The Club Paradise Tour opened with French Montana, whom I was actually sort of interested in seeing, had he not gone onstage at 6:30, which is sort of crazy considering the set-time gulf between openers and headliner. I guess Drake and co. needed more time to build their two-tiered stage setup.
So next came 2 Chainz, nee Tity Boi of the underpromoted and presumably-forever-defunct Playaz Circle. 2 Chainz, folk hero, is everywhere. This is not an exaggeration. The man seems to be featured on a new radio single every day and told The FADER’s Andrew Noz that he’s recording six to eight new verses a week, all while simultaneously finishing his major-label debut. His work ethic and love of expensive things make up for whatever the rapper lacks in terms of actual rapping talent, but that doesn’t matter because his incessant guest appearances are actually fun to listen to. Fifteen minutes of stage time was all he needed to cover his parts on Kanye’s “Mercy” and Minaj’s “Beez in the Trap,” and still work his own “Turn Up” and consumerism’s national anthem “Spend It” into the mix.
Next was Meek Mill, Philadelphia’s frenetic possible savior of commercial rap and protege to Rick Ross’ Maybach Music Group, whose 15-minute set probably was the night’s most canned and rehearsed, and, in a testament to how good Meek Mill can be, was still very entertaining. Paying reverence to his boss-of-all-bosses Rick Ross, Meek let “9 Piece” pump through SPAC’s surprisingly adequate system. “Flexin’,” off the underwhelming Dreamchasers 2 mixtape, followed shortly thereafter, trumped by the overwhelming force that is playing “House Party” an “Ima Boss” back-to-back.
The night, if a competition, was won hands-down by Riverdale, Ga., madman Waka Flocka Flame. Twenty minutes of stage time was enough to put Waka 30 rows deep in the audience for a nearly-10-minute rendition of “Grove St. Party” backed by a small-riot-inciting “Hard in the Paint”; enough time to play some of his new album’s singles in full and snippet the bad ones, (“Rooster in My Rari,” “Fist Pump,” respectively); enough time to throw stacks of money into the front rows during the strip club hymn “Round of Applause.” He never stopped smiling, never seemed anything less than completely enthused to be performing, which may have had something to do with all the Molly and Xanax he promises us he’s eating.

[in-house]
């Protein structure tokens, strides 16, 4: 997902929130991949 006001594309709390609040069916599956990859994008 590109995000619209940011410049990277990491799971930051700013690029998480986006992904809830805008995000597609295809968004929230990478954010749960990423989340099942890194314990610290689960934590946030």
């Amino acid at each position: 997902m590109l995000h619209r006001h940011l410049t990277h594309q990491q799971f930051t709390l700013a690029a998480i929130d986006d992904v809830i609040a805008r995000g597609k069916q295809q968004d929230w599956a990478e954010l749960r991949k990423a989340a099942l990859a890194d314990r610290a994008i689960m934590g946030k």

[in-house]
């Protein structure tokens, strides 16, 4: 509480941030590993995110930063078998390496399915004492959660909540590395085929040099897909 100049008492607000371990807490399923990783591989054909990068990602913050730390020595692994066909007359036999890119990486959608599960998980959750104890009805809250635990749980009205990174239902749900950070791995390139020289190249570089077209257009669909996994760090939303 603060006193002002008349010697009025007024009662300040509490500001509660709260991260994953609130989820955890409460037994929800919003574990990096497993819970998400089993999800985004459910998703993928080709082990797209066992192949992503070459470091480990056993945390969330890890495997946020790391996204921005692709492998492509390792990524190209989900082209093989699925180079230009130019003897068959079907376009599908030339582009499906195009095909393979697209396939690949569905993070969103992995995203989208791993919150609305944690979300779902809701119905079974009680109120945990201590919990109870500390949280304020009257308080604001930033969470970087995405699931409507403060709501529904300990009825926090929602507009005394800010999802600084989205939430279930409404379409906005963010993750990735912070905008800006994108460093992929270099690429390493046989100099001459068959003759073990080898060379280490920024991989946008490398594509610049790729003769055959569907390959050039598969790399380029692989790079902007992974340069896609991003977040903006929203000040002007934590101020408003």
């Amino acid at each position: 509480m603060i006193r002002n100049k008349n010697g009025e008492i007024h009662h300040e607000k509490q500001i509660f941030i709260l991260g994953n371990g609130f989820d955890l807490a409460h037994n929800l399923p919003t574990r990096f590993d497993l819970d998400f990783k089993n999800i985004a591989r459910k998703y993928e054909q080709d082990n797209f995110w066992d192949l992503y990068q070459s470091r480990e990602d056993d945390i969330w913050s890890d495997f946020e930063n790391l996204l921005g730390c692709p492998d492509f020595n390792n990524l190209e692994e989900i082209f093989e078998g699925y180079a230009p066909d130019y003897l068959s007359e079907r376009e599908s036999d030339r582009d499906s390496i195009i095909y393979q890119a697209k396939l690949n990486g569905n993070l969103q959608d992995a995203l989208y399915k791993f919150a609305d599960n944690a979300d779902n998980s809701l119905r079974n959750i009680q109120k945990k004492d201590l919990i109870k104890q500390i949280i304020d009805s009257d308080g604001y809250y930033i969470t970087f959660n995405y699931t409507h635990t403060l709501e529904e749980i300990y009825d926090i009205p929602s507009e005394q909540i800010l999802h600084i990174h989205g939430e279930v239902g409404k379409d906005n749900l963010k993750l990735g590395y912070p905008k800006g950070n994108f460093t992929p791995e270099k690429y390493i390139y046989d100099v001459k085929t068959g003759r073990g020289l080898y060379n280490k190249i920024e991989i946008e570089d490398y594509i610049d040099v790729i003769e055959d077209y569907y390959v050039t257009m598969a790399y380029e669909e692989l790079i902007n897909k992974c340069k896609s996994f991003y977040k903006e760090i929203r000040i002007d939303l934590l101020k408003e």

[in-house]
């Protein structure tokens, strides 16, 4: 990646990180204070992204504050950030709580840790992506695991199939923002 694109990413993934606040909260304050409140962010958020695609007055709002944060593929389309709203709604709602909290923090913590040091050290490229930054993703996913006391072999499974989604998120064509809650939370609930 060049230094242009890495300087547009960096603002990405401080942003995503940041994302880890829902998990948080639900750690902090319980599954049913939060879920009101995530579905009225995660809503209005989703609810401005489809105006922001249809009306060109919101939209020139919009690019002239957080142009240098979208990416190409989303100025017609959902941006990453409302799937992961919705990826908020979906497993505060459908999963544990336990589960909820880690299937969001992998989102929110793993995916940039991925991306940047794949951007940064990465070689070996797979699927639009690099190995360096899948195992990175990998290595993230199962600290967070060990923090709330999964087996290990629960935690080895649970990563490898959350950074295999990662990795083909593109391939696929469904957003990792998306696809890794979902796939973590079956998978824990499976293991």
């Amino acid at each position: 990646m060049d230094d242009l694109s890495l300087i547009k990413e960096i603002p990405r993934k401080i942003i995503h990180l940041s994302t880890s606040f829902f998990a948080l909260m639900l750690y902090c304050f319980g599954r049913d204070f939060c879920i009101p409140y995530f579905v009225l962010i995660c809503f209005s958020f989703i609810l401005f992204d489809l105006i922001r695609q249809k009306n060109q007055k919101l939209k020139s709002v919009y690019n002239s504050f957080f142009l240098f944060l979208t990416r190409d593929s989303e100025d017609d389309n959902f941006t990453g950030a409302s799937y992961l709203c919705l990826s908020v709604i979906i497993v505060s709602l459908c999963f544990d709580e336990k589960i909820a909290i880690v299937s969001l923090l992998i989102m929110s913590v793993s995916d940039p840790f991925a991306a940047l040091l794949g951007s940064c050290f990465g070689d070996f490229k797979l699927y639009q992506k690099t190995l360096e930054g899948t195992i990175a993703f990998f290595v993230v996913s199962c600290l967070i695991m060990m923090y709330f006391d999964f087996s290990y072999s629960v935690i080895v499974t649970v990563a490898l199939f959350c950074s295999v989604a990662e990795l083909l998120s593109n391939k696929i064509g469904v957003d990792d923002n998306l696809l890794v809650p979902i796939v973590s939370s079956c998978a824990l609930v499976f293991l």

Then there was J. Cole, a sing-rapper in the vein of Drake who draws inspiration from the most popular and/or the worst aspects of urban radio. He is, at his worst, a big ball of bland and an amalgamation of the worst of his inspirations; at his best, an endearing goof, not the slickster he fancies himself to be. He maybe-sorta-probably threw subliminal shade at Drake back in 2010 on his failed lead single “Who Dat,” failing to say the rapper’s name in any of the verses (particularly the third). I guess the allure of Drake-level money is more fun and more enticing than trying to figure out who’s spent more time in the hood.
Lastly, the night’s headliner: Drake, the teen actor turned sing-rap megastar raised under the Lil Wayne-helmed era of Cash Money Records; a rapper so preoccupied with public perception of himself and his music that too much of his output fails because of it. He played with a live band behind him, and fell off his own songs on a handful of occasions: His bookmark fell out, he lost his place in the book he wrote. He went through a set, the set he’s been playing at almost every “Club Paradise Tour” stop; a set dialed in and scripted down to the moment pyrotechnics started flying on “Take Care.” He trotted out the opening guests for performances of their biggest singles—this time with a fuller, more receptive crowd. He efficiently worked through the set to leave himself ample time for this weird, prolonged, nearly 30-minute crowd interaction portion of the night where he gazed over each section of the audience, pointing out beautiful women (“I see you baby girl right there in the green skirt lookin’ good”) and bros in jerseys he approved of (“I see you bro right there in the Celtics jersey”). He did this bit for nearly 30 minutes. It was absurd.